The Islamic State (IS), al-Qaeda-linked groups, Boko Haram and other extremist movements are protagonists in today’s deadliest crises, complicating efforts to end them. They have exploited wars, state collapse and geopolitical upheaval in the Middle East, gained new footholds in Africa and pose an evolving threat elsewhere. Reversing their gains requires avoiding the mistakes that enabled their rise. Read More
With the nuclear accord between Tehran and world powers in force, a chief question is what it means for Iran. The clash between competing visions of the country’s future has heightened since the deal. Many, there and abroad, believe it could rebalance domestic politics. It not only has boosted the profile of those who promoted it, but, more fundamentally, it has opened space for new debates in a domestic sphere that was dominated by the nuclear issue for more than a decade. Read More.
Nearly a year on, there is no end in sight to Yemen’s war. The conflict pits Ansar Allah (Huthi) rebels and military units allied with ex-President Ali Abdullah Saleh against a diverse mix of opponents, including what remains of the government of President Abed-Rabbo Mansour Hadi, backed by a Saudi-led coalition supported by the U.S., the UK and France. Ending the war requires negotiations leading to an interim settlement that must include security arrangements providing for militia withdrawal from cities, a return to the political process pursuant to UN Security Council Resolution 2216 and agreement on a transitional leadership. Read More
Algeria is emerging as an indispensable broker of stability in North Africa and the Sahel. Where insecurity, foreign meddling and polarisation are on the rise across the region, it has at key moments promoted dialogue and state-building as the best means for lifting neighbours out of crisis, thus to safeguard its own long-term security. Read More
September, 2015 – The Syrian war rages on, its devastating civilian toll rising with no viable political solution in sight. Diplomacy is stymied by the warring parties’ uncompromising positions, reinforced by political deadlock between their external backers. The U.S. is best placed to transform the status quo. A significant but realistic policy shift focused on dissuading, deterring or otherwise preventing the regime from conducting aerial attacks within opposition-held areas could improve the odds of a political settlement.This would be important, because today they are virtually nil. Read More.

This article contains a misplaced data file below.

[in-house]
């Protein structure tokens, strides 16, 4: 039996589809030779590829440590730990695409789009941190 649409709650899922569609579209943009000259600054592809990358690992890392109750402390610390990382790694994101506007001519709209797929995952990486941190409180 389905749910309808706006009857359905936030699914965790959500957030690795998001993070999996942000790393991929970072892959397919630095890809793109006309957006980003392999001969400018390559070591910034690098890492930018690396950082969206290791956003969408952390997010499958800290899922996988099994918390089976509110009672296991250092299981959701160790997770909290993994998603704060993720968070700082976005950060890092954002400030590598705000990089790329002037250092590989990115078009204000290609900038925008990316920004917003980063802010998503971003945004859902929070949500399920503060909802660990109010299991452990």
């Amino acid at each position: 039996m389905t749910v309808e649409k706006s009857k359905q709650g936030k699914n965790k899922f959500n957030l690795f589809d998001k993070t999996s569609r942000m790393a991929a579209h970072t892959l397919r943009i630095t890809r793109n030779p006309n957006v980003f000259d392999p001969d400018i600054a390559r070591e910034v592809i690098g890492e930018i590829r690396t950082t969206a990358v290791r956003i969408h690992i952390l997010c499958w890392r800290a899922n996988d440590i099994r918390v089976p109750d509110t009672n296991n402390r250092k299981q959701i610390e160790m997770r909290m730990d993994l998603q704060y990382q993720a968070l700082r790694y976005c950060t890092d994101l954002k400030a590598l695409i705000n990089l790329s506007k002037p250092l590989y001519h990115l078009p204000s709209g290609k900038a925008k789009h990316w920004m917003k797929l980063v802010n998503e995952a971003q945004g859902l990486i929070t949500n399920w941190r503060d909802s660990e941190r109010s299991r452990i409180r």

August, 2015 – Both Israel and Hamas recognise that another war is only a matter of time if Gaza’s fundamental problems are not addressed: the economy is a shambles; the acting government lacks the ability to collect or otherwise obtain the revenue necessary to pay salaries and provide services; and most residents cannot access the outside world. Read More
With a dysfunctional internal security apparatus, Tunisia’s response to increasing, ever more devastating jihadi attacks has been ad hoc. The attacks in Tunis and Sousse, in March and June 2015, as well as frequent assaults against the police, the National Guard and the army over the past two years, especially in areas along the country’s borders, are evidence of jihadi groups’ significant advances.Read More
Lebanon survives against all odds in a troubled environment thanks to a remarkable immune system, but that resilience has become an excuse for a dysfunctionality and laissez-faire attitude by its political class that could ultimately prove the country’s undoing.Read More
While Jewish Temple activism was crucial in sparking the last round of unrest, the religious salience of and political contestation around Jerusalem’s Holy Esplanade, especially among Jews but also Muslims, has been increasing for two decades. This has eroded the status quo arrangement that has mostly kept the peace since Israel captured East Jerusalem in 1967. Any further slippage must be prevented and the status quo braced…Read More
Loosely organised in an ad hoc coalition, Western countries rushed military aid to Iraqi Kurds in the face of a lightning assault by the Islamic State (IS) in June 2014. They failed, however, to develop a strategy for dealing with the consequences of arming non-state actors in Iraq, a country whose unity they profess to support…..Read More
Yemen is at war. The country is now divided between the Huthi movement, which controls the north and is rapidly advancing south, and the anti-Huthi coalition backed by Western and Gulf Cooperation Council (GCC) allies that President Abdo Robo Mansour Hadi is cobbling together…. Read More
Libya’s deteriorating internal conflict may be nearing a dramatic turning point. Over six months of fighting between two parliaments, their respective governments and allied militias have led to the brink of all-out war…. Read More
The failure of Iran and the P5+1 (the five permanent members of the UN Security Council plus Germany, also known as EU3+3) to reach a comprehensive nuclear agreement by their self-imposed 24 November deadline was no surprise. The process had been deadlocked for months over two key issues: the size of Iran’s enrichment program and sanctions relief…. Read More
More than seven weeks after the most devastating war yet waged in Gaza, its underlying causes remain unresolved. Hamas did not achieve an end to Gaza’s closure; Israel did not attain the demilitarisation of the Strip or Hamas…. Read More
Since the December-January 2010-2011 uprising, Tunisia has successfully overcome successive political crises, yet seems less able to absorb the impact of major jihadi attacks. Despite the success of a national dialogue that significantly reduced tensions and helped begin 2014 on a note of optimism, leading to a significant reduction in political tensions, concerns are growing again…. Read More